Florence Gordon

  • by Brian Morton
  • Narrated by Dawn Harvey
  • 7 hrs and 15 mins
  • Unabridged Audiobook

Publisher's Summary

A wise and entertaining novel about a woman who has lived life on her own terms for 75 defiant and determined years, only to find herself suddenly thrust to the center of her family’s various catastrophes.
Meet Florence Gordon: blunt, brilliant, cantankerous, and passionate, a feminist icon to young women. At 75, Florence has earned her right to set down the burdens of family and work and shape her legacy at long last. But just as she is beginning to write her long-deferred memoir, her son Daniel returns to New York from Seattle with his wife and daughter, and they embroil Florence in their dramas, clouding the clarity of her days with the frustrations of middle age and the confusions of youth. And then there is her left foot, which is starting to drag.
With searing wit, sophisticated intelligence, and a tender respect for humanity in all its flaws, Brian Morton introduces a constellation of unforgettable characters. Chief among them is Florence, who can humble the fools surrounding her with one barbed line, but who eventually finds there are realities even she cannot outwit.


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Customer Reviews

Most Helpful

Could Have Been Longer

I bought this book because of the many positive reviews, and I was interested in a seventy-something as a primary protagonist. I like that this is a presentation of the life and work of a woman of a certain age, with all the acquired wit and wisdom that age provides.

While the story and characterization delivered, I just felt there wasn't enough exploration of the several connected plot lines, and not enough development of the characters' interior geography.

On the "plus" list: I did especially like the polarity that was set up between the main character, Florence, and her Gen Y (or is it "Z" by now?) granddaughter...where both the conflicts and connections were profiled with plenty of insight. And I also liked that both the male leads were not described as eye candy, their appeal emerging from more interior, subtle, character-driven sources.

But the narrator pretty much ruined it for me - most of her voices were delivered in a kind of sing-songy chatter, adding a lot of unnecessary drama which is NOT why I read. To her credit, she presented the male characters without sounding like a female Attila the Hun, but for the most part I was annoyed by her rapid staccato vocalizations.

I could sense in this narrator an affinity for the theater, as some passages of dialogue were read like a stage play, with no description, and I found it all just a little too "cute" for my liking, with quick one-liners back and forth, almost as though the speakers were going to break into song at any moment. Sort of a Noel Coward/Neil Simon effect. I realize this is the way that the scenes were written, but I would have preferred some interior thoughts and/or actions mixed in with the dialogue. Hope that makes sense.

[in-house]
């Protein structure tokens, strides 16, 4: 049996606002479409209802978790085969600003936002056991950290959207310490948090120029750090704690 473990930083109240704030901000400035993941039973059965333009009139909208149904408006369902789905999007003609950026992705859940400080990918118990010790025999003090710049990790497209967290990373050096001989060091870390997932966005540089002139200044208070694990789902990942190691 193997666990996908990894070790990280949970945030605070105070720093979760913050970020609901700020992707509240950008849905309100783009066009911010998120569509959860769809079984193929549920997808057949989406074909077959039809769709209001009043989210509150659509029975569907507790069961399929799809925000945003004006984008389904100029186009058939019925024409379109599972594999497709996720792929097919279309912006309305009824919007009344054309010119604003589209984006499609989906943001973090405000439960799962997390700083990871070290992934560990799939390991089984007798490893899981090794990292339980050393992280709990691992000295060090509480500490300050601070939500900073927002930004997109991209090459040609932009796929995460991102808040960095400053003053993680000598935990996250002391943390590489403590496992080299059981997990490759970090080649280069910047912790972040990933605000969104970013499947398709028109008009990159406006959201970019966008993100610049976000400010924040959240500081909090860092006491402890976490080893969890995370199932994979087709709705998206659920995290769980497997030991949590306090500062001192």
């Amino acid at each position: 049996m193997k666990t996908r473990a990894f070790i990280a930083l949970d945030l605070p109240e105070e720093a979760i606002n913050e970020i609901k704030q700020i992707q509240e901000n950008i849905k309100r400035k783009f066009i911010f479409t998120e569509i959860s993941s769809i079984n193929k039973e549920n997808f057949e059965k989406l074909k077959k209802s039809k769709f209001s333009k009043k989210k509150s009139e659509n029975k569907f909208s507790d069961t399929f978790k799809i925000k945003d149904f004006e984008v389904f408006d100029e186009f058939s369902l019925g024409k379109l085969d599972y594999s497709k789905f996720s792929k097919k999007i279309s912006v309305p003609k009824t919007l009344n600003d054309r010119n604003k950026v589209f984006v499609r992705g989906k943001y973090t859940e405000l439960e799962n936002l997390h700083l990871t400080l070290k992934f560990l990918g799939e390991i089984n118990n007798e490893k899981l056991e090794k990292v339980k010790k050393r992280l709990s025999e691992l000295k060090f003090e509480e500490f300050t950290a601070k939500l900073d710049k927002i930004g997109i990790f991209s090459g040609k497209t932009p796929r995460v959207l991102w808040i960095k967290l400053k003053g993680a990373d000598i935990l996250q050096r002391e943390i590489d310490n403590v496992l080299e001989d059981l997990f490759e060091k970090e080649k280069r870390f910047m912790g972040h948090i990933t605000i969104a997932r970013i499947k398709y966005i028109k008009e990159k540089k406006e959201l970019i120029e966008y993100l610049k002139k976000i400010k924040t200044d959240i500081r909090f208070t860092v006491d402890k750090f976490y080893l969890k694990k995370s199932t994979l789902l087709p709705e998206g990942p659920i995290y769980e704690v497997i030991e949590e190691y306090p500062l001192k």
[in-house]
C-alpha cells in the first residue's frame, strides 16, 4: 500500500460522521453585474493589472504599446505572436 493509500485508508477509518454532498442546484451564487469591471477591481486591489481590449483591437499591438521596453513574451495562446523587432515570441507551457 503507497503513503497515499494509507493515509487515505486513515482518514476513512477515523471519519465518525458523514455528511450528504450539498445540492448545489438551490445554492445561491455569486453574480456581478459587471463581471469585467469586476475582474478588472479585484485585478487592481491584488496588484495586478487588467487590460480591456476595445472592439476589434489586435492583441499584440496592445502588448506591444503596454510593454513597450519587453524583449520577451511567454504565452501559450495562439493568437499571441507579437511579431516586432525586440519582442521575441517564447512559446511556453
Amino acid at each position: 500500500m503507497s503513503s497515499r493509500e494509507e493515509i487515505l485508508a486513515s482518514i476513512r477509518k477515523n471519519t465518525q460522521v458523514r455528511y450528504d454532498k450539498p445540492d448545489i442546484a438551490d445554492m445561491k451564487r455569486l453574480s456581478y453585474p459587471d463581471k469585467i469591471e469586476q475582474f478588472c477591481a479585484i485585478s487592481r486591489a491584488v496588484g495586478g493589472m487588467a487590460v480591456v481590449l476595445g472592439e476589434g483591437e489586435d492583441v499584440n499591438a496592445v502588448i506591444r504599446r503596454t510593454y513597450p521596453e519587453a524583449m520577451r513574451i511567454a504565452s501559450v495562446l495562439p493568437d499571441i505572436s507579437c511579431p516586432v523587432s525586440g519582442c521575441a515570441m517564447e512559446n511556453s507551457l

The ending was abrupt - and I am not fussy about endings. I think they are about the same as beginnings - within certain parameters, one place is as good as another. But this novel sauntered gracefully towards an end you could see coming but then the story simply vanished, dropped out of sight without saying goodbye, leaving the reader to wonder "what just happened?".

So, it's a "3" all around. Still a very good listen, even though I didn't think it was quite "there", and it's one I would recommend - either in audio or print.

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- Pamela Harvey "glam"


What did you love best about Florence Gordon?

Exquisitely written, intelligent/wise book. As an audio listener, I especially liked the many short chapters.

What did you like best about this story?

Florence herself: Her toughness, self-integrity, and grit. I decided to read this because of PBS book reviewer Maureen Corrigan's description of her as a blunt and unlikeable, and I was in the mood for something unsentimental and not nicely wrapped up with a bow.

What does Dawn Harvey bring to the story that you wouldn’t experience if you just read the book?

Dawn Harvey made an ambitious effort to portray the characters with nuance. She didn't always do it perfectly, sometime blending one voice over into another, but she did capture them well.

If you were to make a film of this book, what would the tag line be?

I don't know about the tag line, but if Lena Dunham could be aged by several decades, she should play the lead.

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- Caro

Book Details

  • Release Date: 09-23-2014
  • Publisher: Blackstone Audio, Inc.